Hulu has often struggled to set itself apart, and its business model has morphed a few times over the course of its decadelong history, from free to paid and from ad-supported to ad-free, at least for some subscribers. While Netflix or Amazon benefit by showing previous seasons of shows that have already appeared on TV networks, Hulu also offers some shows as early as a day after they’ve aired. By adding live TV channels to the mix, Hulu could provide an alternative for people who don’t want traditional cable.
Hopkins, a soft-spoken media veteran, joined Hulu in 2013 after 16 years at Fox, where he was in charge of making deals with pay-TV providers Comcast and Time Warner Cable. Hulu isn’t trying to steal their customers, he said. It could even partner with them. Hulu is in talks to sell its app via Comcast’s Xfinity service, as Netflix does, for example.
Yet the trends are indisputable. The U.S. pay-TV industry lost 340,000 subscribers in the third quarter, a 35 percent greater decline than a year earlier, according to Bloomberg Intelligence. ESPN, the most widely watched network in most years, has 90 million subscribers through cable and satellite, the lowest since 2005, according to Nielsen data.
“There’s definitely this growing pool of people either never paying for TV or cutting the cord,” Hopkins said.
Hulu isn’t the only company to recognize that trend. A host of live-TV streaming services are cropping up online, and the marketplace is growing crowded. Dish Network Corp.’s Sling TV and Sony Corp.’s PlayStation Vue already offer cable-like packages over the internet, and AT&T is introducing DirecTV Now at an event Monday in New York. Amazon and Google’s YouTube have also been working on similar plans. (Thus far none has been a major hit; the biggest, Sling, has about a million subscribers, according to Parks Associates.)
Hulu won’t differentiate itself with specific channels, since all of the services will eventually offer similar packages of programming for comparable prices, Hopkins said. Instead, Hulu can set itself apart by creating “an easy process to getting to the shows and sports and news you want to see,” Hopkins said.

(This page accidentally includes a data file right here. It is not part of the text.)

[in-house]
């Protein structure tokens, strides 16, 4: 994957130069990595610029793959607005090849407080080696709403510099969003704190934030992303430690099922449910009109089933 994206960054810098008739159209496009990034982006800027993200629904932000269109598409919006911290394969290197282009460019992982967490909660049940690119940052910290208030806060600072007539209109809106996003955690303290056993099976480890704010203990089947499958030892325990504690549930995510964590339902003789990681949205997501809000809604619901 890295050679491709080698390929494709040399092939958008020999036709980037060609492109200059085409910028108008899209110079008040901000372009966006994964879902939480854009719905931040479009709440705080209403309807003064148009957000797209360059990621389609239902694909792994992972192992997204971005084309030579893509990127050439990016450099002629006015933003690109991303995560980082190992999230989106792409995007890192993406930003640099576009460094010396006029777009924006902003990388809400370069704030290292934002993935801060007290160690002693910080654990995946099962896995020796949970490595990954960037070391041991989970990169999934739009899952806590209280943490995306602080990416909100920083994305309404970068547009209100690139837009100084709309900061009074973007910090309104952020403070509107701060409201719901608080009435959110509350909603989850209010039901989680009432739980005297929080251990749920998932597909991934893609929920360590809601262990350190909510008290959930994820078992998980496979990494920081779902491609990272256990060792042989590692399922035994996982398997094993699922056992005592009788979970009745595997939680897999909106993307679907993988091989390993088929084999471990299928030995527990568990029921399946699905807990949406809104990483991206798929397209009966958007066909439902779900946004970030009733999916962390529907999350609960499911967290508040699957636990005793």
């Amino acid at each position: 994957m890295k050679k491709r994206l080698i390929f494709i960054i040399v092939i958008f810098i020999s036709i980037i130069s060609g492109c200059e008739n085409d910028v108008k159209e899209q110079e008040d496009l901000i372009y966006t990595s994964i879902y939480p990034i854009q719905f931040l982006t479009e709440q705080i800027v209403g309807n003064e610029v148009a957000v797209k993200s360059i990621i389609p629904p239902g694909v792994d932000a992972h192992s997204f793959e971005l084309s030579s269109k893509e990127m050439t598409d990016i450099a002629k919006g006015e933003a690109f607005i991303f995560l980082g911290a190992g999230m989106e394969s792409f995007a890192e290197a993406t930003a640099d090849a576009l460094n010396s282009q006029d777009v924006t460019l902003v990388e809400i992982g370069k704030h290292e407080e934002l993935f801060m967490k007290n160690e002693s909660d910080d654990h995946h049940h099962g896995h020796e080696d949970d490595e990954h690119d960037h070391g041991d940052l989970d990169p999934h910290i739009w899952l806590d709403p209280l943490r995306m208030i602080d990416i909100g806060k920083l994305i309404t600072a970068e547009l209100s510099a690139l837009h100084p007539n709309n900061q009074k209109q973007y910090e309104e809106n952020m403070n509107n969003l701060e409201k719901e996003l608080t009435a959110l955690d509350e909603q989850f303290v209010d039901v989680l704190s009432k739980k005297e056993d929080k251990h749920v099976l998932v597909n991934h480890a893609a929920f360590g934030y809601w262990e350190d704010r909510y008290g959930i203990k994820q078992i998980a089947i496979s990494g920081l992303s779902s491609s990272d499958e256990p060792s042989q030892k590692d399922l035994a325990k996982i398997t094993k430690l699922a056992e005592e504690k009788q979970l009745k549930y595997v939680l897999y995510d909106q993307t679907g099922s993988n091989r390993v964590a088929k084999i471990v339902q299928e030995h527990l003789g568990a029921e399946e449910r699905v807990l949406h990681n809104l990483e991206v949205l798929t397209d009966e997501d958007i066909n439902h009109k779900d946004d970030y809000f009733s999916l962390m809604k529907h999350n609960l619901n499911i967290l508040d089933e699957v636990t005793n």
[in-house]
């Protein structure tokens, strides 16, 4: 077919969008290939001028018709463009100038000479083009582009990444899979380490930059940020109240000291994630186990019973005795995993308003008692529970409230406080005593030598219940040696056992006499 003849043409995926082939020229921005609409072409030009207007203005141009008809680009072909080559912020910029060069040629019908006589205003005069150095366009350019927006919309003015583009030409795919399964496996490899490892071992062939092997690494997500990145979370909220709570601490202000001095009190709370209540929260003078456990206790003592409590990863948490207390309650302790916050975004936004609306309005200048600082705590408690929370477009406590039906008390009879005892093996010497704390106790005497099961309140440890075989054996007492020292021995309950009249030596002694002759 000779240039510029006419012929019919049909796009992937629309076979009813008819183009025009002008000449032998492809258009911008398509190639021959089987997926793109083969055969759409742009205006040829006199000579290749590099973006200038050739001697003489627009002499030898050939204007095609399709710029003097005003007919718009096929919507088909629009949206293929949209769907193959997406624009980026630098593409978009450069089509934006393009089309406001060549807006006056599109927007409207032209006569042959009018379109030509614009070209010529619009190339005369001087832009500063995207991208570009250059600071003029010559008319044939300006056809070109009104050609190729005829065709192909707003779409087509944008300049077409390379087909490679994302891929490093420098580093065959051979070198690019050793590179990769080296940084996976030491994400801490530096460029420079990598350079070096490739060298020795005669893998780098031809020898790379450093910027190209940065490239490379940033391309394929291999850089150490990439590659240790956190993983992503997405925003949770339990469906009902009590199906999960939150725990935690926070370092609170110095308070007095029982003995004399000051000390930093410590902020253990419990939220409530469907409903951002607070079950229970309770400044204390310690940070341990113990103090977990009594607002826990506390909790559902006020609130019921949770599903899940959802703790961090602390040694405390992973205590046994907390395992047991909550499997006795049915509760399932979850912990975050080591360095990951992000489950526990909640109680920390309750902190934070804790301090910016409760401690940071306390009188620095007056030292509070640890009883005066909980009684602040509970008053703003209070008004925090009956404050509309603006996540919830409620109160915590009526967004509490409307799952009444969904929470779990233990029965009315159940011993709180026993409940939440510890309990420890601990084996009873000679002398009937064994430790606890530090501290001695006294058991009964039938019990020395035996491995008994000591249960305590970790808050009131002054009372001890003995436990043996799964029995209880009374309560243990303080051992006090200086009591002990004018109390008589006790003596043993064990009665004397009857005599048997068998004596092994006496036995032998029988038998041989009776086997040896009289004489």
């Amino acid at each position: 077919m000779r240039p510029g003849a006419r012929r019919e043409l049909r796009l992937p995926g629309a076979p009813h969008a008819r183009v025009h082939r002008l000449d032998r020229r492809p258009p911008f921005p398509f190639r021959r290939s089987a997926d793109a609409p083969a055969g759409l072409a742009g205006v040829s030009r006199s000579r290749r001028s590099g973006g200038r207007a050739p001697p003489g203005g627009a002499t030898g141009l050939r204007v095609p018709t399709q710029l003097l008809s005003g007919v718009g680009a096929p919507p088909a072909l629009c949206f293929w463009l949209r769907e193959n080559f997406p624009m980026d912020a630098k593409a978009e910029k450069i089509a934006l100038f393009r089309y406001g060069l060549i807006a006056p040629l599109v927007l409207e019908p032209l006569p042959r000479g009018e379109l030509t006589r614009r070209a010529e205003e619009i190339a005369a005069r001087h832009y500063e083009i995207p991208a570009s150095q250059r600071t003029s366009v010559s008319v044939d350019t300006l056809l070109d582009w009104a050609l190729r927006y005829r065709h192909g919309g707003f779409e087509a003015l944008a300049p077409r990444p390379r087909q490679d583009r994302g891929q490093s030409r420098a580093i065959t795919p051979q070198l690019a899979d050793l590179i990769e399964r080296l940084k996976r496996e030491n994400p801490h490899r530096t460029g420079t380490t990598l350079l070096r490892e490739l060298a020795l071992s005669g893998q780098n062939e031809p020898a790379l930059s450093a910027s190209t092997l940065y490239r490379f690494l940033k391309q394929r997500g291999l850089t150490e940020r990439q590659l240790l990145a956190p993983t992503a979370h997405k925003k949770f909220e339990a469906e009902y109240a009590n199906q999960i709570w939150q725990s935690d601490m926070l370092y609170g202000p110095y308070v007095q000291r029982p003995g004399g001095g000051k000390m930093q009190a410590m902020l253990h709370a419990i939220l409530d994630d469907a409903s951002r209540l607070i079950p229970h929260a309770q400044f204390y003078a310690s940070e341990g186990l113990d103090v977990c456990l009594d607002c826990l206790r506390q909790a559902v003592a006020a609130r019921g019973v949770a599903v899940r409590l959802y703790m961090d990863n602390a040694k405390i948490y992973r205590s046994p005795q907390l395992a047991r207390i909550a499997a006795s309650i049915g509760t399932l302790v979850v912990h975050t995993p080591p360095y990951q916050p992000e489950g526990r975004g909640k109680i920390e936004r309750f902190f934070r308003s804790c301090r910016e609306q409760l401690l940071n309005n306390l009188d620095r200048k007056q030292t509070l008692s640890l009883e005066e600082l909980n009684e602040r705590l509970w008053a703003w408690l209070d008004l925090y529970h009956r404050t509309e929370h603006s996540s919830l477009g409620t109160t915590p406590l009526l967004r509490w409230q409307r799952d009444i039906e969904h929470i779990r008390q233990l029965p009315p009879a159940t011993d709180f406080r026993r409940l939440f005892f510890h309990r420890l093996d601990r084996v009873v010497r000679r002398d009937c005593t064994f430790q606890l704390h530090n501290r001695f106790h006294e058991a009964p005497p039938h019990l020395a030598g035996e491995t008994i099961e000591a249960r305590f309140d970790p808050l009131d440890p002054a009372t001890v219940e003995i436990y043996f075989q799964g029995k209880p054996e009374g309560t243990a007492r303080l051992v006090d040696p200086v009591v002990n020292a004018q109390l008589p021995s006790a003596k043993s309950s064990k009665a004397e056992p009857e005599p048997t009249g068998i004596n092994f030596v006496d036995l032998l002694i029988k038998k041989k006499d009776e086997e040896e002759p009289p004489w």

Hulu hasn’t announced any details about pricing or the composition of its bundle. AT&T has said its service will have more than 100 channels and cost $35 a month. Sling offers more than 25 channels for $20 a month.
Part of the challenge for Hopkins will be offering a compelling price while still squeezing out a profit for Hulu, where losses have grown. The company will lose $400 million to $500 million this year, according to Evercore, and losses next year will surpass $500 million. Hulu has spent that money amassing an entertainment library that spans original dramas “11/22/63” and “The Path,” re-runs of “Seinfeld” and last night’s TV.
“I’m not 100 percent sure what their end game is,” said Jim O’Neill, an analyst with Ooyala. “They are a little bit vague with their strategy.”
The strategy for the owners is clear. Cord-cutting is a direct threat to sales and profits of the cable networks owned by Disney, Fox, Comcast and Time Warner. Hulu offers them a hedge against the new world of online TV — and a model for future deals with pay-TV partners.
“We’re not targeting pay-TV customers to switch,” Hopkins said. But for the people who are going to shut off cable anyway? “We’ll be there.”